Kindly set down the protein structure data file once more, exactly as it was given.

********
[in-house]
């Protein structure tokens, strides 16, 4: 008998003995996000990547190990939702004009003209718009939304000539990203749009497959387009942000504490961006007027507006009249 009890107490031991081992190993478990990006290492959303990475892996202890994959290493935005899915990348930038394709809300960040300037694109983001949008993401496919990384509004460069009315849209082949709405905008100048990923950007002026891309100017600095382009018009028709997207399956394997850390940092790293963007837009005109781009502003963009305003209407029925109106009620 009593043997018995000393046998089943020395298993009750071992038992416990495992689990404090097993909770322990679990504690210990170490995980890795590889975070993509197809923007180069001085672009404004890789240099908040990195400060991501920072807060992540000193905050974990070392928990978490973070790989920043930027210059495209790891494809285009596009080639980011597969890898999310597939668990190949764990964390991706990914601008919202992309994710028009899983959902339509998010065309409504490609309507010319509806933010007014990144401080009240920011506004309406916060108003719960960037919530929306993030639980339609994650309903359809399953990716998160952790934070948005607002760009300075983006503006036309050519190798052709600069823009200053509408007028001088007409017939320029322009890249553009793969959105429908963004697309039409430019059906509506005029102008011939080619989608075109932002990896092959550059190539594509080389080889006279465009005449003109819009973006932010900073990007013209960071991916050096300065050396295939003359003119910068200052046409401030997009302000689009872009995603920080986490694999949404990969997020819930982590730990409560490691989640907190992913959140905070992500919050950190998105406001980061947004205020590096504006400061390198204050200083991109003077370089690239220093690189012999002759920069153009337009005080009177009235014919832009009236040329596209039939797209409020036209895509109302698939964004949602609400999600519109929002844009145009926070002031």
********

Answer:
[in-house]
């Protein structure tokens, strides 16, 4: 008998003995996000990547190990939702004009003209718009939304000539990203749009497959387009942000504490961006007027507006009249 009890107490031991081992190993478990990006290492959303990475892996202890994959290493935005899915990348930038394709809300960040300037694109983001949008993401496919990384509004460069009315849209082949709405905008100048990923950007002026891309100017600095382009018009028709997207399956394997850390940092790293963007837009005109781009502003963009305003209407029925109106009620 009593043997018995000393046998089943020395298993009750071992038992416990495992689990404090097993909770322990679990504690210990170490995980890795590889975070993509197809923007180069001085672009404004890789240099908040990195400060991501920072807060992540000193905050974990070392928990978490973070790989920043930027210059495209790891494809285009596009080639980011597969890898999310597939668990190949764990964390991706990914601008919202992309994710028009899983959902339509998010065309409504490609309507010319509806933010007014990144401080009240920011506004309406916060108003719960960037919530929306993030639980339609994650309903359809399953990716998160952790934070948005607002760009300075983006503006036309050519190798052709600069823009200053509408007028001088007409017939320029322009890249553009793969959105429908963004697309039409430019059906509506005029102008011939080619989608075109932002990896092959550059190539594509080389080889006279465009005449003109819009973006932010900073990007013209960071991916050096300065050396295939003359003119910068200052046409401030997009302000689009872009995603920080986490694999949404990969997020819930982590730990409560490691989640907190992913959140905070992500919050950190998105406001980061947004205020590096504006400061390198204050200083991109003077370089690239220093690189012999002759920069153009337009005080009177009235014919832009009236040329596209039939797209409020036209895509109302698939964004949602609400999600519109929002844009145009926070002031």